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21ST SUNDAY IN ORDINARY TIME

Dear OLPH Family and Friends,

To begin this little message, my family and I  want to thank you so much for your tremendous support and love conveyed during my brother Jim’s final days and his ultimate entry into Eternal Life.  Your sympathy and Mass cards are so greatly appreciated.  Your presence at his funeral was beyond our wildest hopes and expectations.   A special word of thanks goes out to our various Martha Ministry teams.  The folks from St. Martin’s were especially impressed.

Last week I shared with some of you false facts.  I promise you, I was not lying. I was mistaken in saying that I was the longest serving pastor in this parish.   I am indeed the 6th pastor and most happy to have been here these 18 years.  However, Msgr. Flynn was the longest serving pastor.  I think I must have left an entire decade out of the equation.  He blessed this parish with 24 years as the pastor. May he rest in peace!

On this 21st Sunday in Ordinary time there seems to be a contradiction between Isaiah and the Gospel.  Isaiah speaks of the universality of God’s call and in Luke; Jesus seems to be putting brakes on who might actually be allowed in the Kingdom.  In the final chapter of Isaiah’s prophecy the God of creation will gather all nations- not just Israel, but even nations that have never heard of Israel’s God.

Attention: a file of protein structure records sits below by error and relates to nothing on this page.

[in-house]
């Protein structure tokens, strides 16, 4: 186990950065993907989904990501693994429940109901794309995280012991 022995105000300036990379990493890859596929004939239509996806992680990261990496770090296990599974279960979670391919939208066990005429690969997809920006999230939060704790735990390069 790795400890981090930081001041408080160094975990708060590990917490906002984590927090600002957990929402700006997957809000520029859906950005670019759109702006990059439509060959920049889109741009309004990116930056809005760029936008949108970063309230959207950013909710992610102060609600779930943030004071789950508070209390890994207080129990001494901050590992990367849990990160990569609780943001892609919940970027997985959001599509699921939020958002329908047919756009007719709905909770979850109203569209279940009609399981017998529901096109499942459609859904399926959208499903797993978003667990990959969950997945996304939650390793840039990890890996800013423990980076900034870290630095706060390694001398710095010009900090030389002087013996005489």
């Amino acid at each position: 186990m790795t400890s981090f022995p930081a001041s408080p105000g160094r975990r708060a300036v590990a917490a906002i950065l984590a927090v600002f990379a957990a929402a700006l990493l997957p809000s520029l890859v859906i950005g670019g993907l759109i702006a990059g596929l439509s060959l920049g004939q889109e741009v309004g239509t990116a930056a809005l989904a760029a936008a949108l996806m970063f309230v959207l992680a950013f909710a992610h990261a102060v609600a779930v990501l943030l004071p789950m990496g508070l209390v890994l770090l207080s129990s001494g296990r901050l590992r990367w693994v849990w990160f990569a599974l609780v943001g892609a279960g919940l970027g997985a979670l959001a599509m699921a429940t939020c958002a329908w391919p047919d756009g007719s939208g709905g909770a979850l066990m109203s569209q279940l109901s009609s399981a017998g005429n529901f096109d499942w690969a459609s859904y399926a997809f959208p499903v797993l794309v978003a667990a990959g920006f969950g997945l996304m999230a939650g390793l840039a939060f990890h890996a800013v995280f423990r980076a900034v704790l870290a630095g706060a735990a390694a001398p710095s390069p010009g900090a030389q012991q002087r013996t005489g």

Isaiah and Jesus seem to have a very distinct difference of opinion.   Isaiah says the way to salvation is wide and user –friendly.   Jesus insists the gate of admission is narrow and ”many” who expect to get in will find the door closed in their faces.  Both are making the same claim to different audiences.  In the 6th Century BC, Isaiah’s community had just returned from Babylonian exile and was down on non-Israelites.  The prophet says they may not exclude those whom God has welcomed.   Meanwhile, the crowd around Jesus was plenty sure they were God’s favorites and everyone else was out.  Jesus points out that the gate will close on the self-righteous, even as it opens for folks in all four directions.  Isaiah and Jesus are, despite their Testaments, on the same page.  Jesus is simply saying there needs to be discipline.

Teachers will readily admit that without some sort of discipline, there is chaos.  Parents know the importance of some sort of discipline e.g. times for bed on school nights, proper diet and limitations on the use of electrical goods, etc.  Our spiritual life must have discipline or else we are tempted to totally neglect God and those things that will help us to enter His Kingdom.

Are we ready and willing to accept whatever discipline will allow us into The Kingdom?   Jesus wants us to be in that Kingdom with Him.  He offers us the means to be ready when the call comes.

May God keep us all faithful in following His lead!  Peace and Blessings!

Fr. Ron